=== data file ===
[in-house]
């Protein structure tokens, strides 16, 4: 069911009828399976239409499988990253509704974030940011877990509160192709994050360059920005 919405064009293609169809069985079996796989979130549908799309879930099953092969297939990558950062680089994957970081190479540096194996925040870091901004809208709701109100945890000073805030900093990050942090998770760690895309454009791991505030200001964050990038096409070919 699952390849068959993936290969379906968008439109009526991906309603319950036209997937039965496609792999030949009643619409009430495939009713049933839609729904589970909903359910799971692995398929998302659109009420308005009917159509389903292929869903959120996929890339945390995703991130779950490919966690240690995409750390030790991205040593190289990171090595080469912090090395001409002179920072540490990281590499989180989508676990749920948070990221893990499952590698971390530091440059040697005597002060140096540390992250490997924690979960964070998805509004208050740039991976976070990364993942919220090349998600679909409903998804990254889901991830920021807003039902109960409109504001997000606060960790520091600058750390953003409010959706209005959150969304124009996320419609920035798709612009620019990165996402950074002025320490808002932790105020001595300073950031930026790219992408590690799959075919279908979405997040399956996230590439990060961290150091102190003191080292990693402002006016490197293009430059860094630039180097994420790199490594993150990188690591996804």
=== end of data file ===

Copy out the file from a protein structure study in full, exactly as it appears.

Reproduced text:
[in-house]
């Protein structure tokens, strides 16, 4: 069911009828399976239409499988990253509704974030940011877990509160192709994050360059920005 919405064009293609169809069985079996796989979130549908799309879930099953092969297939990558950062680089994957970081190479540096194996925040870091901004809208709701109100945890000073805030900093990050942090998770760690895309454009791991505030200001964050990038096409070919 699952390849068959993936290969379906968008439109009526991906309603319950036209997937039965496609792999030949009643619409009430495939009713049933839609729904589970909903359910799971692995398929998302659109009420308005009917159509389903292929869903959120996929890339945390995703991130779950490919966690240690995409750390030790991205040593190289990171090595080469912090090395001409002179920072540490990281590499989180989508676990749920948070990221893990499952590698971390530091440059040697005597002060140096540390992250490997924690979960964070998805509004208050740039991976976070990364993942919220090349998600679909409903998804990254889901991830920021807003039902109960409109504001997000606060960790520091600058750390953003409010959706209005959150969304124009996320419609920035798709612009620019990165996402950074002025320490808002932790105020001595300073950031930026790219992408590690799959075919279908979405997040399956996230590439990060961290150091102190003191080292990693402002006016490197293009430059860094630039180097994420790199490594993150990188690591996804």